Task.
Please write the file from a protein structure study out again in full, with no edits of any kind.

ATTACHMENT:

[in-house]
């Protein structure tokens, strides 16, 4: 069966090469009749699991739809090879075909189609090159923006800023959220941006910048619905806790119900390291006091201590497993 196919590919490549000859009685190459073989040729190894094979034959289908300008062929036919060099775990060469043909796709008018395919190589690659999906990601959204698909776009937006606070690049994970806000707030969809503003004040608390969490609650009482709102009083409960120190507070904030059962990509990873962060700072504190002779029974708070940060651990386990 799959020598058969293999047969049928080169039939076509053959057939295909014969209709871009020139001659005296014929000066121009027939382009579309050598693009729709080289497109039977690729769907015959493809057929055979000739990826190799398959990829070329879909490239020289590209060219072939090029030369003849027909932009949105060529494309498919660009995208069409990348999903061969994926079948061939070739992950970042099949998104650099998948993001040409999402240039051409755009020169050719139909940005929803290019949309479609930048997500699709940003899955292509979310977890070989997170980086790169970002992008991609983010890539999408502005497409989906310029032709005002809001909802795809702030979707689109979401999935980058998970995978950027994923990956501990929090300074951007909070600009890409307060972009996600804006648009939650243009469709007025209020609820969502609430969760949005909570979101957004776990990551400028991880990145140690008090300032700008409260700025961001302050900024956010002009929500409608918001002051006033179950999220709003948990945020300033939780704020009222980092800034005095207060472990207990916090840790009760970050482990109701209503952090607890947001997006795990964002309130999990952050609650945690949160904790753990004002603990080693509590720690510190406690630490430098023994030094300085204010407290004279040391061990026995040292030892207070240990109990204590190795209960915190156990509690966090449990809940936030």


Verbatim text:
[in-house]
């Protein structure tokens, strides 16, 4: 069966090469009749699991739809090879075909189609090159923006800023959220941006910048619905806790119900390291006091201590497993 196919590919490549000859009685190459073989040729190894094979034959289908300008062929036919060099775990060469043909796709008018395919190589690659999906990601959204698909776009937006606070690049994970806000707030969809503003004040608390969490609650009482709102009083409960120190507070904030059962990509990873962060700072504190002779029974708070940060651990386990 799959020598058969293999047969049928080169039939076509053959057939295909014969209709871009020139001659005296014929000066121009027939382009579309050598693009729709080289497109039977690729769907015959493809057929055979000739990826190799398959990829070329879909490239020289590209060219072939090029030369003849027909932009949105060529494309498919660009995208069409990348999903061969994926079948061939070739992950970042099949998104650099998948993001040409999402240039051409755009020169050719139909940005929803290019949309479609930048997500699709940003899955292509979310977890070989997170980086790169970002992008991609983010890539999408502005497409989906310029032709005002809001909802795809702030979707689109979401999935980058998970995978950027994923990956501990929090300074951007909070600009890409307060972009996600804006648009939650243009469709007025209020609820969502609430969760949005909570979101957004776990990551400028991880990145140690008090300032700008409260700025961001302050900024956010002009929500409608918001002051006033179950999220709003948990945020300033939780704020009222980092800034005095207060472990207990916090840790009760970050482990109701209503952090607890947001997006795990964002309130999990952050609650945690949160904790753990004002603990080693509590720690510190406690630490430098023994030094300085204010407290004279040391061990026995040292030892207070240990109990204590190795209960915190156990509690966090449990809940936030």